5) Virtual Telepresence (telepresence is a temporally or spatially distant <<real>> environment - for instance, a distant space viewed through a video camera, or an animated space synthesised by a computer, for instance, the animated space created in a video game). Within virtual reality, these technologies include the telepresence technologies with remote-controlled mechanical manipulators where an operator is remotely connected in real-time by a head-mounted display or another sort of remote manipulator.
6) Tele-virtuality - the convergence of telecommunication and virtual reality. Two or more persons <<meet>> each other's representations in a 3D virtual reality space via high capacity supernet: for example, Brenda Laurel from Silicon Valley, Izumi Aizu from Tokyo and Paul Virilio from Paris can visit a virtual art gallery together. Two or more persons can reside in the same virtual room at the same time. They can alter the objects in the room as required and they can interact. Virtual reality via supernet is for the time being in an experimental stage; it is a long-term goal for the research and development in virtual reality business.
Carl Loeffler (Carnegie Mellon University/The Norwegian Telecom Research/ University of Oslo) has investigated the basis for multiple users located in distant geographical locations to conjoin in the same virtual, immersion environment. His projects employ telecommunication hardware, as well as the hardware associated with virtual reality: data eye phones and multi-directional navigation devices. Loeffler's first technical demonstration, based on modem connection (9600 baud), was conducted in September, between Carnegie Mellon University and the EXPEDITION 92 conference, Munich, Germany. Users at the participating sites had independent viewpoints and ability to move objects within a shared immersion environment - a Networked Art Museum (Loeffler: 1993). Visitors at either end could see each other and move through the museum independently. Visitors can enter several galleries. In one called Funhouse the user chooses a body to move around in. Having a complete body is fun, especially in the room where the user parade past virtual mirrors that warp the image of the user's body.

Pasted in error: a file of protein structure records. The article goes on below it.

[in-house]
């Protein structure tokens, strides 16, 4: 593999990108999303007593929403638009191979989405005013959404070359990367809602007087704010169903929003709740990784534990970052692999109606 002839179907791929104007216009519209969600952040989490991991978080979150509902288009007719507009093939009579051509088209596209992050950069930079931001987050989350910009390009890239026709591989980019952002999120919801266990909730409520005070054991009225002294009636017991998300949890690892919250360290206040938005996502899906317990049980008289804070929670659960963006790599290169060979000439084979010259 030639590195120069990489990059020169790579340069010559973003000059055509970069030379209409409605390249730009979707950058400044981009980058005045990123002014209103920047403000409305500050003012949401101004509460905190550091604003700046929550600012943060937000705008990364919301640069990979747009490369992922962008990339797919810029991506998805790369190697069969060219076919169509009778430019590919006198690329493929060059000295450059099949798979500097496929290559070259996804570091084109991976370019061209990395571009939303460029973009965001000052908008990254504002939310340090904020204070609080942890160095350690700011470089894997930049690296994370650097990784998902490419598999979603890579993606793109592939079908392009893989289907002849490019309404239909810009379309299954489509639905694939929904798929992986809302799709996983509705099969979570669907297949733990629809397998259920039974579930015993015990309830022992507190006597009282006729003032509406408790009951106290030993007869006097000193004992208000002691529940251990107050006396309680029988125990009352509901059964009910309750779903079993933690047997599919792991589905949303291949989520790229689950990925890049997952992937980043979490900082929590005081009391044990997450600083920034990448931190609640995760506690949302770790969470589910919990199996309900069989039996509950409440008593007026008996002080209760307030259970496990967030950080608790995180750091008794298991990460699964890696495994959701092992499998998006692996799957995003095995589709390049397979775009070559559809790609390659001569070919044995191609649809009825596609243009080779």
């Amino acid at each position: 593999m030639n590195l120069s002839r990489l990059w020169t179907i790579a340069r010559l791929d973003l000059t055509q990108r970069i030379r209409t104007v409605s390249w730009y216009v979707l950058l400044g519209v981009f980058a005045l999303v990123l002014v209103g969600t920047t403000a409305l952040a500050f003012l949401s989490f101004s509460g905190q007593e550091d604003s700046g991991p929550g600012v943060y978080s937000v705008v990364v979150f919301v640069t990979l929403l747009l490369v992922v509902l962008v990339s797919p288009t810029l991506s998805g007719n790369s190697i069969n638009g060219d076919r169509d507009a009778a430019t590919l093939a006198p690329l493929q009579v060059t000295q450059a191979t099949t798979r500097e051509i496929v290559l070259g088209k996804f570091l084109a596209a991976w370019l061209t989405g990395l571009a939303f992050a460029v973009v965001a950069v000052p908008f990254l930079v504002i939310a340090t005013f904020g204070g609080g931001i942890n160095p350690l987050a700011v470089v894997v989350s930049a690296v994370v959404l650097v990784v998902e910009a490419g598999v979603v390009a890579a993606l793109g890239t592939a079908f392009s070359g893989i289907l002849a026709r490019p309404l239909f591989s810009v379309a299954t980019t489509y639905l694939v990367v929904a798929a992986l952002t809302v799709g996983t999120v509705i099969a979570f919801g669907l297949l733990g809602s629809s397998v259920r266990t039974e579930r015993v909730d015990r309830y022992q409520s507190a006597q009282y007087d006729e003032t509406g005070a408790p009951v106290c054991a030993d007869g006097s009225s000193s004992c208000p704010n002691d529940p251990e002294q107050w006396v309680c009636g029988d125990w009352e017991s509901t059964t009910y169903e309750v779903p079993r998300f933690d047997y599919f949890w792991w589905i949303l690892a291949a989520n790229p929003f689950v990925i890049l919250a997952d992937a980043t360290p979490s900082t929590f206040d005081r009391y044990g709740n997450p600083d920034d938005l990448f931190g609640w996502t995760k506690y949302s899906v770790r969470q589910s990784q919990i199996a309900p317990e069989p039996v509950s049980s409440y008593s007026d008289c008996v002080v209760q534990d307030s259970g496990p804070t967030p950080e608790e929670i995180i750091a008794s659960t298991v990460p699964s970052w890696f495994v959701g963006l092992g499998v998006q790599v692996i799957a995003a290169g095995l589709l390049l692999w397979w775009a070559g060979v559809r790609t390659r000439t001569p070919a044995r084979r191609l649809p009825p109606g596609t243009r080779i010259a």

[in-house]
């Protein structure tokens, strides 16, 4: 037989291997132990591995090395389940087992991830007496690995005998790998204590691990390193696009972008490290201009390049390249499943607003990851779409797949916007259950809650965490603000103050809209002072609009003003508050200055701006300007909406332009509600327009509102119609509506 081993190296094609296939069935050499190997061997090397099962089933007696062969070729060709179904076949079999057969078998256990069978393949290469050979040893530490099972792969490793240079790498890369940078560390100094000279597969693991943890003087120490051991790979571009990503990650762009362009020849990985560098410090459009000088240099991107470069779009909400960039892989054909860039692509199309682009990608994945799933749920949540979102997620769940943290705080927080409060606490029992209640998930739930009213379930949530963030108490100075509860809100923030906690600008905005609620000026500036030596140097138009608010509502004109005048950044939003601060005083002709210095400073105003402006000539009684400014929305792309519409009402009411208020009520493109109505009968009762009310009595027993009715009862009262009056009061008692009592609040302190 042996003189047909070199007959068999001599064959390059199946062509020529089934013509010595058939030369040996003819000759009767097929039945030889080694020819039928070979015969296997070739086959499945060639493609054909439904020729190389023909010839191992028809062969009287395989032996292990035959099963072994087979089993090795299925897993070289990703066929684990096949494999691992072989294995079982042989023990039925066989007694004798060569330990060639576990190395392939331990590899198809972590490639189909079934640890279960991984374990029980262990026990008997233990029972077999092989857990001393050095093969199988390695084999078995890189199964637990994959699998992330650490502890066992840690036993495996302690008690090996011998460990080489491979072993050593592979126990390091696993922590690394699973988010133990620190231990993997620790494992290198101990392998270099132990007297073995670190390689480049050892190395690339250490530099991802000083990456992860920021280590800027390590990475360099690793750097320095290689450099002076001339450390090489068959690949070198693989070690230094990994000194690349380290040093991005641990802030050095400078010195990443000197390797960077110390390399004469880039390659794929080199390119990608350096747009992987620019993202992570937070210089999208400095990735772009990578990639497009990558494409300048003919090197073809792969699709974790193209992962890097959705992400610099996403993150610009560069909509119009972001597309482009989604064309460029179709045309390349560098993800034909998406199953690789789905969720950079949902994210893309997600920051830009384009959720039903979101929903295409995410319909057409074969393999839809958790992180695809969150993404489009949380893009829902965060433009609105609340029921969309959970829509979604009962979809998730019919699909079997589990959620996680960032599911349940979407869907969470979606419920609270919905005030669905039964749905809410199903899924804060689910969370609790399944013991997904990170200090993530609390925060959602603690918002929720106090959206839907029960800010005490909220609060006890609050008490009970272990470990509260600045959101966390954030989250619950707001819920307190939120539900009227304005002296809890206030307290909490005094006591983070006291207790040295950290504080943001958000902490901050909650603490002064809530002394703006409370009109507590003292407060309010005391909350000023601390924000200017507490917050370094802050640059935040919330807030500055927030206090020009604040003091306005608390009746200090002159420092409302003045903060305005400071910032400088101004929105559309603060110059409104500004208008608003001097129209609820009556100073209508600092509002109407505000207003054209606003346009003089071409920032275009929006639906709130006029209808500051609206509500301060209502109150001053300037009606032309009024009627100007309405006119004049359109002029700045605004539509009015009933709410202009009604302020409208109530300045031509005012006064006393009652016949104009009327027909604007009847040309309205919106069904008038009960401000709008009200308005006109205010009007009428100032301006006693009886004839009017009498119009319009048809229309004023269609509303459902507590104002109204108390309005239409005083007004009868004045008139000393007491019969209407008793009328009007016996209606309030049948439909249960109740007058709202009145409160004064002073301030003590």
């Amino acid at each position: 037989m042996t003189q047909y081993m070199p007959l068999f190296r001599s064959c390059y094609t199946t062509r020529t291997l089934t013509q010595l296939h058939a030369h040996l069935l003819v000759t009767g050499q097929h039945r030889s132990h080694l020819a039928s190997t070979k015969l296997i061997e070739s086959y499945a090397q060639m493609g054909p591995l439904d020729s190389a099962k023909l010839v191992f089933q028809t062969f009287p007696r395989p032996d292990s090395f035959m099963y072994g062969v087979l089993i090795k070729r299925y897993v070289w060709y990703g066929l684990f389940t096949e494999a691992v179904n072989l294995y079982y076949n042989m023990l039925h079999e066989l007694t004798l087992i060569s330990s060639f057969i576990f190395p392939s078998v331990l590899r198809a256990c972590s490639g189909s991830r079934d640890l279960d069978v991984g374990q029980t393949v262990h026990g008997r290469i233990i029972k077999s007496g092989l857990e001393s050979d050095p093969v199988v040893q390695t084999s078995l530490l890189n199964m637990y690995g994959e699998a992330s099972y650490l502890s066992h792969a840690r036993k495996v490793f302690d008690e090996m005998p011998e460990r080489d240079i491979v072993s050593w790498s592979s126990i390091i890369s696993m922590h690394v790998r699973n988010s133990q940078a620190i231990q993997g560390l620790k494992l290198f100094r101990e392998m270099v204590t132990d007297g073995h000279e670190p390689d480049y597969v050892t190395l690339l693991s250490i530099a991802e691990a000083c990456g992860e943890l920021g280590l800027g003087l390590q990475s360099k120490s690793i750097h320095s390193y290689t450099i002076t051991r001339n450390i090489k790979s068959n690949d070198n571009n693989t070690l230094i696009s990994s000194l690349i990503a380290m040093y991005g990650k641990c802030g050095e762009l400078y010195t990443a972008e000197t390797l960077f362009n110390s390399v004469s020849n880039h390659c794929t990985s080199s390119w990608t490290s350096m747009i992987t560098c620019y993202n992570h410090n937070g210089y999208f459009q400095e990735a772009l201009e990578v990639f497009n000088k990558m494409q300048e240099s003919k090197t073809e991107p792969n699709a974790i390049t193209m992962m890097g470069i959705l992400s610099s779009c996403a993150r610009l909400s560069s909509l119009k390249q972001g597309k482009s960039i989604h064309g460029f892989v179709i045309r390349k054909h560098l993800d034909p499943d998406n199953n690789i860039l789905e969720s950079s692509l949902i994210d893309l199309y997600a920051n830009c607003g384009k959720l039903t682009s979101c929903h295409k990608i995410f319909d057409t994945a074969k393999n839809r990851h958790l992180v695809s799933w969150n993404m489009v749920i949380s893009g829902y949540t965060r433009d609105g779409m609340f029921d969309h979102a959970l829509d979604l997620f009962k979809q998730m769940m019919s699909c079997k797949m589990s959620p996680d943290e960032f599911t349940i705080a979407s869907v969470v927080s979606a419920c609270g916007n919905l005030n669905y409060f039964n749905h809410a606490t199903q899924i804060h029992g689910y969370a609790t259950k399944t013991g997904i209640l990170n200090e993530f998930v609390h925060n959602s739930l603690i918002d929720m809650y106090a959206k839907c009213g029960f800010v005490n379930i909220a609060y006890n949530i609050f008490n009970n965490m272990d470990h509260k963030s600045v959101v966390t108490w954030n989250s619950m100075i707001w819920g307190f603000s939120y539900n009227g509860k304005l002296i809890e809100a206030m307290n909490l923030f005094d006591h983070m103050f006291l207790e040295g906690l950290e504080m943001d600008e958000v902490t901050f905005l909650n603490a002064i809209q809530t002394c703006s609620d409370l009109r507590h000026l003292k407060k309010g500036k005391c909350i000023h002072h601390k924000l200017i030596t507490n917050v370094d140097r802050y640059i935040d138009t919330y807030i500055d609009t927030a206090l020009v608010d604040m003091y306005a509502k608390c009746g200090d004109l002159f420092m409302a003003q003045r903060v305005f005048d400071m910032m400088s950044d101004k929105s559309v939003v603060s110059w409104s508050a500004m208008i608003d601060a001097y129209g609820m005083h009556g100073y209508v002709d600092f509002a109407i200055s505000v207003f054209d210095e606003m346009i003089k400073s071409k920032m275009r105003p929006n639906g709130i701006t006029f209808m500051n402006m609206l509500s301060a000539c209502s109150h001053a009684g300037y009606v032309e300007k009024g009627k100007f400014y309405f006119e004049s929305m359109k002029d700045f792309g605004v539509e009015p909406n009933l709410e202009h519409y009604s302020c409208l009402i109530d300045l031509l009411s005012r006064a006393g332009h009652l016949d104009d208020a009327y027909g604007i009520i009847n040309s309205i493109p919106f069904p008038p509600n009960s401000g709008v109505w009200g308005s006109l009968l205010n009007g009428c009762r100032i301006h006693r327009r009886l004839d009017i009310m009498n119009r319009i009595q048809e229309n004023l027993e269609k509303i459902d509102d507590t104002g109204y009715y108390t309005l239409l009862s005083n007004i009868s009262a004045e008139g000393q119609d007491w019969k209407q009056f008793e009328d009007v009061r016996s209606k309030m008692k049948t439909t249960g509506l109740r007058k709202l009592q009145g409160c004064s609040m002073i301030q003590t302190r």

7) <<Voomies>> - is Jaron Lanier's name for Virtual Movies. Collaboration between virtual reality freaks from the Bay area, San Francisco and Hollywood is on the verge of creating a new concept - <<voomies>>. Lanier: They'll use high quality graphics and hardware, with head-mounted displays for the audience. We'll have live performers called <<changelings>> who will become virtual animals and other virtual beings. They'll also tell jokes, help audience, and control the virtual world to respond to each group. It's a new genre of performance art (Lanier 1993:20). The <<voomies>>concept suggest the use of technology as an elaborate ritual space. >>Voomies<< will give the user both a second and third person perspective.
Here, There And Everywhere...
According to the dictionaries, virtual is an adjective which says something about relating to, or possessing a power of acting without the agency of matter.  The term says something about having the power or acting or of invisible efficacy without the agency of material or sensible part (Webster). Virtual also means almost, what is stated (Longman). (In English everyday situations virtual means effective or, being functionally or effectively but not formally of its kind). The concept <<virtual>> was used within optics in the early 19th century to describe the reflected picture of an object. At the beginning of the 20th century physicists were writing about virtual speed and virtual moment. The concept of <<virtual>> is still used by some physicists to describe movements of sub-atomic particles which are so quick that they cannot be seen. Originally <<virtual>> stems from the Latin meaning <<strength>> and later the Italian adjective <<virtuoso>> - a person who masters his/her art completely through a supreme skill. The echo from this original meaning survives in the ecstatic reports of virtual reality. Virtual reality has got a mythological power of attraction; here comes the technology where all your fantasies can be played out and edited - provided they are in digital format. Until now there has been a lot of <<hip(pie) hype>> and too little advanced simulation.